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Leadership is a gift and a privilege

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Leadership is a skill. Some acquire it naturally while some have to develop a leadership attributes. Either ways ‘a leader’ has to be grounded and follow an open door policy to be in sync with the aptitude of the employees and motivate them to achieve the organisational goals.

Today, when we talk about a leader there are two prominent names that come to mind amongst many others – Bill Gates and Steve Jobs (it’s not that there are no good Indian leaders but today’s generation is well read on these two). Both the founder of Microsoft (Bill Gates) and Apple (Steve Jobs) had one thing in common – they had the ability to look way ahead. While the former envisioned a computer at the hands of every human being; the latter dreamed about a device that would be technically, creatively and design wise be more extra elegant and they both added tremendous value to their end customer.

Above all this, these two believed in their people and that is only the reason why Bill Gates and Steve Jobs could create mammoth companies like Microsoft and Apple. Beyond these two, I am also believers of the teachings of Indian leaders like Narayan Murthy, Azim Premji and enamored by the abilities of new generation entrepreneurs like Sachin Bansal (ex-Flipkart) and Bhavish Agarwal (OLA).
Being the COO i.e. heading the Operations of the hospital there are some important lessons that I have learnt enroute my journey. They are:

Your people are your biggest asset. I have always believed a leader cannot work in solo. He or she needs a strong team in support to meet the goals. As important it is spot the hard working team members and further nurture them, it is also important to find the weakened and give them the resources and learnings to scale up.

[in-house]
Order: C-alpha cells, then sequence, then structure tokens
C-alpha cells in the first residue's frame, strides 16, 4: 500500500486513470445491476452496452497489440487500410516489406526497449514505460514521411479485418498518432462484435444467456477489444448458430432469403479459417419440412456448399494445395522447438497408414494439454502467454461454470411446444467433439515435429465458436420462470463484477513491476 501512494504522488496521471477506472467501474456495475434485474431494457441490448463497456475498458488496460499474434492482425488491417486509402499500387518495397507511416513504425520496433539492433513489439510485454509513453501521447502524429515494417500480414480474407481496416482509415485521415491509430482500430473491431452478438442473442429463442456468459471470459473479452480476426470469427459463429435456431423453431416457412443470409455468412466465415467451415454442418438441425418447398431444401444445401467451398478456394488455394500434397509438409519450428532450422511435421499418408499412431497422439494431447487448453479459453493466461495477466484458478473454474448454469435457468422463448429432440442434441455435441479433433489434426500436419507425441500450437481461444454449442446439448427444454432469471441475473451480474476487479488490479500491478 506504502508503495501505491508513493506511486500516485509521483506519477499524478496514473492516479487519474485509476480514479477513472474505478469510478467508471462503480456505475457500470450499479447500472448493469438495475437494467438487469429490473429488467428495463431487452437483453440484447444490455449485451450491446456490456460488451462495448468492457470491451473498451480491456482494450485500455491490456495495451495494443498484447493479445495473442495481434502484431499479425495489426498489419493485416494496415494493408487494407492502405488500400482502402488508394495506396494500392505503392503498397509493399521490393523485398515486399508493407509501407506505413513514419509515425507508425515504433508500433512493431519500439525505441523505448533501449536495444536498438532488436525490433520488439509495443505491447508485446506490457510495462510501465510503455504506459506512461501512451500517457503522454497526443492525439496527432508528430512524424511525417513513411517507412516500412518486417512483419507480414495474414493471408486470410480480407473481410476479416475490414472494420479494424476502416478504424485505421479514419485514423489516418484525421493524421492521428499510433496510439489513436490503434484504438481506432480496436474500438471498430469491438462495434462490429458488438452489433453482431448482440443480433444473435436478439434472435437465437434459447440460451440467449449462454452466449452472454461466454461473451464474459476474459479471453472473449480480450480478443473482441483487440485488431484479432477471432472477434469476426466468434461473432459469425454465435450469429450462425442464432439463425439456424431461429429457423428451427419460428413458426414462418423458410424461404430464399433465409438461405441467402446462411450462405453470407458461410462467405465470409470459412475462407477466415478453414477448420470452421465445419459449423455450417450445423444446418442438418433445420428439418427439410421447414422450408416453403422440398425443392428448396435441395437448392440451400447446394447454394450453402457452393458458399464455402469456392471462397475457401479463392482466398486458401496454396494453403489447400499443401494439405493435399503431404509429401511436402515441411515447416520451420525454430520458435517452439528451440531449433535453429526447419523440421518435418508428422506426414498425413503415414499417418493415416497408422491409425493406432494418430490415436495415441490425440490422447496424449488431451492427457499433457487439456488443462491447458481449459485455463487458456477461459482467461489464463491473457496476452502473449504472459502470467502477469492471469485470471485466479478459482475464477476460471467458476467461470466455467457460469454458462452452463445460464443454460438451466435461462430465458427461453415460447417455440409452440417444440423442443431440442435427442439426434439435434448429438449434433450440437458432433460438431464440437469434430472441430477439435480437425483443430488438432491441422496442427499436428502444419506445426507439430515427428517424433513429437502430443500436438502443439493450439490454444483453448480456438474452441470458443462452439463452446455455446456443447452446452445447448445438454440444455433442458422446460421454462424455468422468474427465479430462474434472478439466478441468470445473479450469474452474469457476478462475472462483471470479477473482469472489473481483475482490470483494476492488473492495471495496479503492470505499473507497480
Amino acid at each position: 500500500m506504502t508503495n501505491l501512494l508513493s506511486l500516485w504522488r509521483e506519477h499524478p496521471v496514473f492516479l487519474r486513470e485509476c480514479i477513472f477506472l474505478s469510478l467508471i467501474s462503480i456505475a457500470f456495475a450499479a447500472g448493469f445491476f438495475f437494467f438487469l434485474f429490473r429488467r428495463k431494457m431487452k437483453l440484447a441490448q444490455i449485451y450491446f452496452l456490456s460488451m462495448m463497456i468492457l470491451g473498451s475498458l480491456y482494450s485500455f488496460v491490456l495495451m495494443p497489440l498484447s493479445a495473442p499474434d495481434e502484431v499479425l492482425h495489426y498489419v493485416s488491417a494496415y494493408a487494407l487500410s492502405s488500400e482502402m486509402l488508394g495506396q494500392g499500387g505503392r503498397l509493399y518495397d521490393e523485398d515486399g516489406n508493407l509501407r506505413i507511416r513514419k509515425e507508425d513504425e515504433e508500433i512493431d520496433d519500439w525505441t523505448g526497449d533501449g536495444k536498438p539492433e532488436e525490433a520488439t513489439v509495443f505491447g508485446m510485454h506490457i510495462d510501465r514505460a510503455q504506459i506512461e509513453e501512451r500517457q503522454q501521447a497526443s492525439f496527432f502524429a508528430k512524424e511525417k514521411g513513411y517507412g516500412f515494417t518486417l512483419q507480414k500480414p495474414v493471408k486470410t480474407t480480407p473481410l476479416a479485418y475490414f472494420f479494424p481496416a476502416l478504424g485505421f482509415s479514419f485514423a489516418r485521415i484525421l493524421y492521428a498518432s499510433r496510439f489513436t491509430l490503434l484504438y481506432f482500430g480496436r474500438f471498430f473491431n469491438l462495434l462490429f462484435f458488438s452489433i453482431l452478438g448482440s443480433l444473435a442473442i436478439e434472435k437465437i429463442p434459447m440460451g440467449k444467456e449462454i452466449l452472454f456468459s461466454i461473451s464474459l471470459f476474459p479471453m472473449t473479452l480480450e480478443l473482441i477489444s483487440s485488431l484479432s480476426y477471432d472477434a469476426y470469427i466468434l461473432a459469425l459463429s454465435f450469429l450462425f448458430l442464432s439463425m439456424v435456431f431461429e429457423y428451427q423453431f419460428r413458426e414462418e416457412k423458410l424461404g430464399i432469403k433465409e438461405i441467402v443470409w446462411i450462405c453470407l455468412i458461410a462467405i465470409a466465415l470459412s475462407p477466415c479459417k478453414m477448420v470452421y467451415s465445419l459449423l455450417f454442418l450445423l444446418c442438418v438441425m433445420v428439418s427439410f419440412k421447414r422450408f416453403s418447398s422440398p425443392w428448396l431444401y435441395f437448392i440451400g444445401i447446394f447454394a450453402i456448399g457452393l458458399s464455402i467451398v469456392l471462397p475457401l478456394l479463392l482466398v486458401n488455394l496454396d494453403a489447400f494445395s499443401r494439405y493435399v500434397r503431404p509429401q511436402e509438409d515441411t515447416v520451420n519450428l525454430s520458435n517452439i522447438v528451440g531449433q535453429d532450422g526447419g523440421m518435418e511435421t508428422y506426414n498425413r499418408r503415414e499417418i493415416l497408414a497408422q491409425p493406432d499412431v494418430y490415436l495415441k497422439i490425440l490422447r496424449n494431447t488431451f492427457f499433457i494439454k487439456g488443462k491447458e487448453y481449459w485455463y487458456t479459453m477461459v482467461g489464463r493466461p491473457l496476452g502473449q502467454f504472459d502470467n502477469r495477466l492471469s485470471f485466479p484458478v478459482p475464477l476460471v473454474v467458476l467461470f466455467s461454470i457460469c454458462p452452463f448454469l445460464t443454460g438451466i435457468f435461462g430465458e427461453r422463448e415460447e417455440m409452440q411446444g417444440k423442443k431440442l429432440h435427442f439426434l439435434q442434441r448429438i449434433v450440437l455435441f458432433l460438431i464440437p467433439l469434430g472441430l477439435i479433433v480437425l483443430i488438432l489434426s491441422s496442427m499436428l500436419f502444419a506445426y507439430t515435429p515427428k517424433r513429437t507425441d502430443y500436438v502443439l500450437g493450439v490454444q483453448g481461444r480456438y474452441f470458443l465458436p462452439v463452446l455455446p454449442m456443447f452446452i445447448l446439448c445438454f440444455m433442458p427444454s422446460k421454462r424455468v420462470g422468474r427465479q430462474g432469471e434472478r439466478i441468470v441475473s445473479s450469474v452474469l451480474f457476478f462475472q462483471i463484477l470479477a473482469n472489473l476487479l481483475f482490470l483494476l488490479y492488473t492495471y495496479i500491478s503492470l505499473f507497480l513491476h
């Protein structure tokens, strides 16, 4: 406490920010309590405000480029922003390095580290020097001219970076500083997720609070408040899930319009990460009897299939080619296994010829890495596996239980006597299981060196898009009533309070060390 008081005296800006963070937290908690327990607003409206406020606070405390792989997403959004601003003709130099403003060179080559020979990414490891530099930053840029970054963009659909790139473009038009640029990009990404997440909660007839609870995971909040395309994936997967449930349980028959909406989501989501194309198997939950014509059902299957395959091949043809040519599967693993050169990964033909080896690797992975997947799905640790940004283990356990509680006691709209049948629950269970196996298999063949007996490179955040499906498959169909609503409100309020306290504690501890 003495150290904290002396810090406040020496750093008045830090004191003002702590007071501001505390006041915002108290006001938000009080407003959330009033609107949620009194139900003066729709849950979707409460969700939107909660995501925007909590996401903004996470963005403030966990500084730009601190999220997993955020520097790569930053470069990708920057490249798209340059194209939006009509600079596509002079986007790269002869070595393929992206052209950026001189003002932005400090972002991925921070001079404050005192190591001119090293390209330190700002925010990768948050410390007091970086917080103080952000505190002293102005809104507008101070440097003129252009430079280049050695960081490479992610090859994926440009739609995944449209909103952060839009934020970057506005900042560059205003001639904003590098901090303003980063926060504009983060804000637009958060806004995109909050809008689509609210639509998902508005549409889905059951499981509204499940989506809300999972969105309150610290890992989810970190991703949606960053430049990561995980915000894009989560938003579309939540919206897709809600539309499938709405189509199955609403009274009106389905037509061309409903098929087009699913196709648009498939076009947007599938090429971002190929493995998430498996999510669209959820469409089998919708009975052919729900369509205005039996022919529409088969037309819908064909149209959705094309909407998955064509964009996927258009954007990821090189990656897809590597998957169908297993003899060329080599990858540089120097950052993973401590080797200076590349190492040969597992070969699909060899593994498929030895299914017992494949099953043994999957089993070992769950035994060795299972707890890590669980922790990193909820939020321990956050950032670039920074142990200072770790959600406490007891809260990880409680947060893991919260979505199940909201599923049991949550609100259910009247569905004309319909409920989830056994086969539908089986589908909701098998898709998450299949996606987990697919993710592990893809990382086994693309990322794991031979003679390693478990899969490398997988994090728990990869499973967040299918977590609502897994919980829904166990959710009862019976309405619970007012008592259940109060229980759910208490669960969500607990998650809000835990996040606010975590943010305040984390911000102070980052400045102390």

Strip off the high powered ego (if any). With designation also comes the ego – that you have reached the penultimate position. A true leader should always encourage his subordinates to do better and push them at times to do even better than himself or herself.

Know your people: This is a very important aspect of a leader. Knowing your people’s names and isn’t a big thing anymore; getting to know them personally and personal in such a way that its neither an intrusion nor for them an obligation to share their story. Striking a conversation with each and every employee is the key. Nobody would walk up to their bosses (read MD/CEO/COO) and share their personal story but if you instill that confidence in them, one will have lot more conversations than just about projects and deadlines.

Value your people. As a leader it is very much important to value your people’s hard work as much as you might reprimand them and who doesn’t love a pat on the back. I have always had seniors in career who’s appreciated my hard work and probably that is the only reason I am where I am today. So I make it a point too, appreciate/congratulate my people as much I might pull them up for tasks.

Risk-taking ability: Every leader is expected to take risks and at some point have to take some decisions which maybe beyond the market dynamics. The confidence to take that decision comes from the fact that you have a strong deliverable team in order. For e.g. when we bought the –Da Vinci Xi robot – it was the most advanced robotic system in India but we had confidence that our team will deliver numbers. It’s been just couple of months that we have got it and we have already done more than 100 robotic surgeries.

Empower and enrich: Undermining the ability of your people to take decisions is seen as one of the most negative and regressive tract in a leader. Being a leader, one should encourage his/her people to take decisions and correct actions if necessary rather than questioning their ability.

Be accountable: In the process of making our facility the best for healthcare delivery, there are a lot of new projects / services / ideas that are taken up the organisation. But, as a leader when one takes a little more accountability to deliver then it boosts the confidence of the team members too and the end result is always impactful.

Decision-making capabilities: While running the operations of delivery of care, one needs to take many decisions that are right, ethical and have a profound impact on care delivery. Hence, I think the correct decision making capabilities are very very important in a leader.

Leadership is not about somebody opening the door for you but about opening the door of opportunities for your people. It’s a gift and a privilege. I am a great follower of Nelson Mandela and truly believe in what he said, “It is better to lead from behind and to put others in front, especially when you celebrate victory when nice things occur. You take the front line when there is danger. Then people will appreciate your leadership.”

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